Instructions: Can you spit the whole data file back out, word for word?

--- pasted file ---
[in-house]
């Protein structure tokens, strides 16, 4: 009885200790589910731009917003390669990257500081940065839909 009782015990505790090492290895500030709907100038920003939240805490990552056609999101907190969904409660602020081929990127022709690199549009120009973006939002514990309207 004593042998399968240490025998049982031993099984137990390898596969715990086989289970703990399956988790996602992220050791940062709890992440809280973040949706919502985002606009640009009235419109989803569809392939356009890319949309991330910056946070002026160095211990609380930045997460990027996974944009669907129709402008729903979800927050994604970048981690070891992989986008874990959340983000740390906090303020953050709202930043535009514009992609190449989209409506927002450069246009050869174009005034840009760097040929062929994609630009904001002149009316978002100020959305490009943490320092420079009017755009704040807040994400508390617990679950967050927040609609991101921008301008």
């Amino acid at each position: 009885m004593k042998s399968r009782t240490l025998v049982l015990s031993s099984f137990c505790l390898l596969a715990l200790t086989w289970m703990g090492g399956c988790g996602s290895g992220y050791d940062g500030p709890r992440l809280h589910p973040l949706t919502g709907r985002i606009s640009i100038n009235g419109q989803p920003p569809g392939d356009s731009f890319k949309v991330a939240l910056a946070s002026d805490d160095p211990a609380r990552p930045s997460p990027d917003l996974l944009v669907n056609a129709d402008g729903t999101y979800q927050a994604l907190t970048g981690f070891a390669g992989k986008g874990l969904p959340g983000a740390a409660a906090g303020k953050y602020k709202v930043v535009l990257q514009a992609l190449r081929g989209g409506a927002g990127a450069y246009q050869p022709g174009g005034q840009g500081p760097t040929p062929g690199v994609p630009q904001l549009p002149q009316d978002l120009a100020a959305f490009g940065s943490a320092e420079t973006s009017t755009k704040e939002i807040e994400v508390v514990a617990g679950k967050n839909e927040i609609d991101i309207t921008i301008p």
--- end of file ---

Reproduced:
[in-house]
């Protein structure tokens, strides 16, 4: 009885200790589910731009917003390669990257500081940065839909 009782015990505790090492290895500030709907100038920003939240805490990552056609999101907190969904409660602020081929990127022709690199549009120009973006939002514990309207 004593042998399968240490025998049982031993099984137990390898596969715990086989289970703990399956988790996602992220050791940062709890992440809280973040949706919502985002606009640009009235419109989803569809392939356009890319949309991330910056946070002026160095211990609380930045997460990027996974944009669907129709402008729903979800927050994604970048981690070891992989986008874990959340983000740390906090303020953050709202930043535009514009992609190449989209409506927002450069246009050869174009005034840009760097040929062929994609630009904001002149009316978002100020959305490009943490320092420079009017755009704040807040994400508390617990679950967050927040609609991101921008301008």
């Amino acid at each position: 009885m004593k042998s399968r009782t240490l025998v049982l015990s031993s099984f137990c505790l390898l596969a715990l200790t086989w289970m703990g090492g399956c988790g996602s290895g992220y050791d940062g500030p709890r992440l809280h589910p973040l949706t919502g709907r985002i606009s640009i100038n009235g419109q989803p920003p569809g392939d356009s731009f890319k949309v991330a939240l910056a946070s002026d805490d160095p211990a609380r990552p930045s997460p990027d917003l996974l944009v669907n056609a129709d402008g729903t999101y979800q927050a994604l907190t970048g981690f070891a390669g992989k986008g874990l969904p959340g983000a740390a409660a906090g303020k953050y602020k709202v930043v535009l990257q514009a992609l190449r081929g989209g409506a927002g990127a450069y246009q050869p022709g174009g005034q840009g500081p760097t040929p062929g690199v994609p630009q904001l549009p002149q009316d978002l120009a100020a959305f490009g940065s943490a320092e420079t973006s009017t755009k704040e939002i807040e994400v508390v514990a617990g679950k967050n839909e927040i609609d991101i309207t921008i301008p």